Ardmore Endings struck me as a very American book. For instance, a British reader cannot fail to note the distance between places, and the characters’ nonchalant attitude to getting in the car or hopping on a train or a plane to travel to destinations which would seem remote on our crowded little island. The focus of the novel is Philadelphia and the settings radiate from there – not far by American standards – but on journeys many a Brit would feel a need to plan. So, there’s a feeling of spaciousness. There is a fleeting feeling of familiarity: Worcester, Boston, Cambridge, Rutland – but these are not the cities of what Nabokov called ‘mellow, rotting Europe’.
There is iced-tea on screened-in porches; air-conditioning or ceiling fans; mint juleps and club soda; flounder in white sauce; fish chowder; blueberry pancakes; butter almond ice cream – and hoagies (Yes, I had to look that up – they sound toothsome).
And there are the cars: Buicks, Cadillacs, Dodges, Packards and Chryslers. You fill them up at gas stations.
And finally, there is money. The Schusters are minted. They even own a bank. Now the world of their experience is more than an Atlantic away from mine. Their world is hardly ‘relatable’ – to use a ghastly word beloved of certain teenagers with limited horizons, impoverished ambitions and highly developed solipsism. But then mature readers don’t go to books for mirror images of their worlds. We go to literature to travel through hitherto unknown spaces and times, to stretch the imagination and enjoy a new compass.
Reidy’s novels usually involve the pursuit of enigmatic women. In this new departure we have an enigmatic woman as the (unreliable) narrator. In theory, Caroline Schuster has everything going for her: money, a promising academic career, a loving family, gentleman callers. The death of her father shakes everything up, and it soon becomes apparent that there are skeletons in the family cupboard (closet). It is Caroline’s obsessive quest to explain the mysteries that threatens to undermine her stability.
She becomes estranged from her family. With reason, or through prolonged and self-indulgent pique? A fair response or a poisonous over-reaction? She becomes compulsive about her academic work. Earnestly ambitious, or neurotic? This goes beyond academics, and everything in her life, it seems, must be written up and filed. She has a compulsive relationship with stationery. OCD? Though the family are not Roman Catholic, Caroline went to Catholic school. Is there a measure of Catholic guilt in her psyche? As with any writer worth reading, Reidy doesn’t answer these questions directly. Caroline’s decline is at first barely perceptible, and Reidy leaves much to the reader until her descent into unreason becomes inescapable. This is exceptionally well-managed without a hint of clumsy and unwelcome authorial intrusion.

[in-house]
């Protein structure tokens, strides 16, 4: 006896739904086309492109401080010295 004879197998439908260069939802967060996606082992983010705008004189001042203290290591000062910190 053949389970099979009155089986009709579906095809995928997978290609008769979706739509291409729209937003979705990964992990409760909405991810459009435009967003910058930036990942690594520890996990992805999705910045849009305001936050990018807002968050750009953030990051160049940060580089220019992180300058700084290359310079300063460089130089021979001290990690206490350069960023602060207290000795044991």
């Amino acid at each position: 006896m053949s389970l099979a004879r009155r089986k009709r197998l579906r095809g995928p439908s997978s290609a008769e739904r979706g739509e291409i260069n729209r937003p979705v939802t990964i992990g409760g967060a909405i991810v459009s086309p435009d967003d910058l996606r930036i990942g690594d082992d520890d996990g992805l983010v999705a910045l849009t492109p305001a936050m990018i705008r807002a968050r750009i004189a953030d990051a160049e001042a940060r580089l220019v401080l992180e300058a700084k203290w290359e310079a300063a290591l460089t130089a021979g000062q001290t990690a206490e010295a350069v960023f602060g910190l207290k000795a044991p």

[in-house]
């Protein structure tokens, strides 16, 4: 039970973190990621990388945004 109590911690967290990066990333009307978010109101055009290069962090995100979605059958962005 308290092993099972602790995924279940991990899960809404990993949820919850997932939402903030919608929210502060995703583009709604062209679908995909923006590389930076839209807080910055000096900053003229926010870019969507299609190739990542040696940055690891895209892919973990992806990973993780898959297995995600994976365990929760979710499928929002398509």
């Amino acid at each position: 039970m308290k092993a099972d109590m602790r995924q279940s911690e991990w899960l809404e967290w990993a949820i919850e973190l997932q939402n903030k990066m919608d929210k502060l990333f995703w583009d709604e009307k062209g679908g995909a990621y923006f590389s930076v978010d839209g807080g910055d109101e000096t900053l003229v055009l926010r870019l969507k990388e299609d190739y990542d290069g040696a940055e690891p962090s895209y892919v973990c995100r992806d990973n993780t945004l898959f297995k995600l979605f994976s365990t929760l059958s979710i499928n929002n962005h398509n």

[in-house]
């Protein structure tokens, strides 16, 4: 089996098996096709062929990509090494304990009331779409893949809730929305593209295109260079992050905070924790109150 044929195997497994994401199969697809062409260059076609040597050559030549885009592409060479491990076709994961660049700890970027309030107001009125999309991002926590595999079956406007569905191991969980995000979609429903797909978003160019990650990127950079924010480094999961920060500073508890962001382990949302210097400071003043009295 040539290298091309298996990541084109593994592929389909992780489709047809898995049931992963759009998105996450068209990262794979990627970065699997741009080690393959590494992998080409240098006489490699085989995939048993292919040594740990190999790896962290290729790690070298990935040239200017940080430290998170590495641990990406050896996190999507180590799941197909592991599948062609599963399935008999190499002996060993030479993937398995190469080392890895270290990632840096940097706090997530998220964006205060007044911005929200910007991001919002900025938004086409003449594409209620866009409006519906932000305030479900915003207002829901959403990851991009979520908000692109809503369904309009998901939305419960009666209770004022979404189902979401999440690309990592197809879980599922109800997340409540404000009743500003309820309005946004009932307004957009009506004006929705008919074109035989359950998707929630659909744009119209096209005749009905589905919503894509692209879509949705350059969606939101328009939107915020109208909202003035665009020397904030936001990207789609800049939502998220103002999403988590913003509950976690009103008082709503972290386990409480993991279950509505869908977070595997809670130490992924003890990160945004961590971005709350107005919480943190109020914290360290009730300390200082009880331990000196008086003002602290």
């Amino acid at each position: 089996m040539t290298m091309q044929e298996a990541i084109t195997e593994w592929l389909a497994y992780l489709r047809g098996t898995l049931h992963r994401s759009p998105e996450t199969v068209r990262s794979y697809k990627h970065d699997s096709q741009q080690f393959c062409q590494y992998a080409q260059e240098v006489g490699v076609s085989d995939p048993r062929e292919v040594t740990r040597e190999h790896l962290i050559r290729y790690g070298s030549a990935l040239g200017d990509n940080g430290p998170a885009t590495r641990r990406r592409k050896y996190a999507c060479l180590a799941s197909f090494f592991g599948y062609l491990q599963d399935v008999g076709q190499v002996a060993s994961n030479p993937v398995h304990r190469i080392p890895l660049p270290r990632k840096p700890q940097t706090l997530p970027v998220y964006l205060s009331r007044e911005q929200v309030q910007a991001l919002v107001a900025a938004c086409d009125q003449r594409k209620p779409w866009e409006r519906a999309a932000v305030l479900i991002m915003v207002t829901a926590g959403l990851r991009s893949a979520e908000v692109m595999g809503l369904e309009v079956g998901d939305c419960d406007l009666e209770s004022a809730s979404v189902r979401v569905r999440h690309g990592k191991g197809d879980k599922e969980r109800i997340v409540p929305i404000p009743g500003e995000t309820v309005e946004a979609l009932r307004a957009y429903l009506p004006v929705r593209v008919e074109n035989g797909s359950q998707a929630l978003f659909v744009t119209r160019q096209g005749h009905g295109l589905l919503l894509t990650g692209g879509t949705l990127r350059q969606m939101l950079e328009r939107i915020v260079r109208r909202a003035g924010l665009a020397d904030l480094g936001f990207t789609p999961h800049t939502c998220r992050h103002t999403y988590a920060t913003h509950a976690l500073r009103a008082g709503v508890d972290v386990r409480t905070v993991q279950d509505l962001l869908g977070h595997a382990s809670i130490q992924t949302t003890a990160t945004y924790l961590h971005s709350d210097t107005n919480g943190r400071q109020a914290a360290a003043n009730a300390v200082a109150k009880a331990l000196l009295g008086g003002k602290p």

Caroline pushes people away from her as if she is frightened of engagement. This is especially true of men. There are suitors and dates and shared meals but she backs off or provokes resistance in every case. Another field in which American culture varies from British mores is in its embrace of psychology or, more specifically, psychiatry. The joke runs that it is a country where even your shrink has a shrink. This difference was true at least until recently, when the pandemic and fears about climate change have fostered a cisatlantic preoccupation with mental health too. The great irony is that Caroline’s academic subject is psychology and specifically the question of ‘motivation’. This is almost a grim joke and indeed there are flashes of dark humour throughout the novel.
The dénouement is shocking and took me by surprise. It retrospectively unravels the family mysteries and explains the novel’s title. Caroline’s fixations are not merely psychological; they are symptoms of a profoundly existential crisis where motivation has no meaning. Her world has become a ‘quintessence of dust’.
It is interesting that Caroline has conversations about Hamlet for, like the Prince, she finds herself thinking ‘too precisely on the event’. Like the Prince, she finds that her world is one in which there appears to be a disjunction between motivation and action, and between action and outcome. Like him, ‘she is sicklied o’er with the pale cast of thought.’
This is a subtle, thoughtful and rewarding book.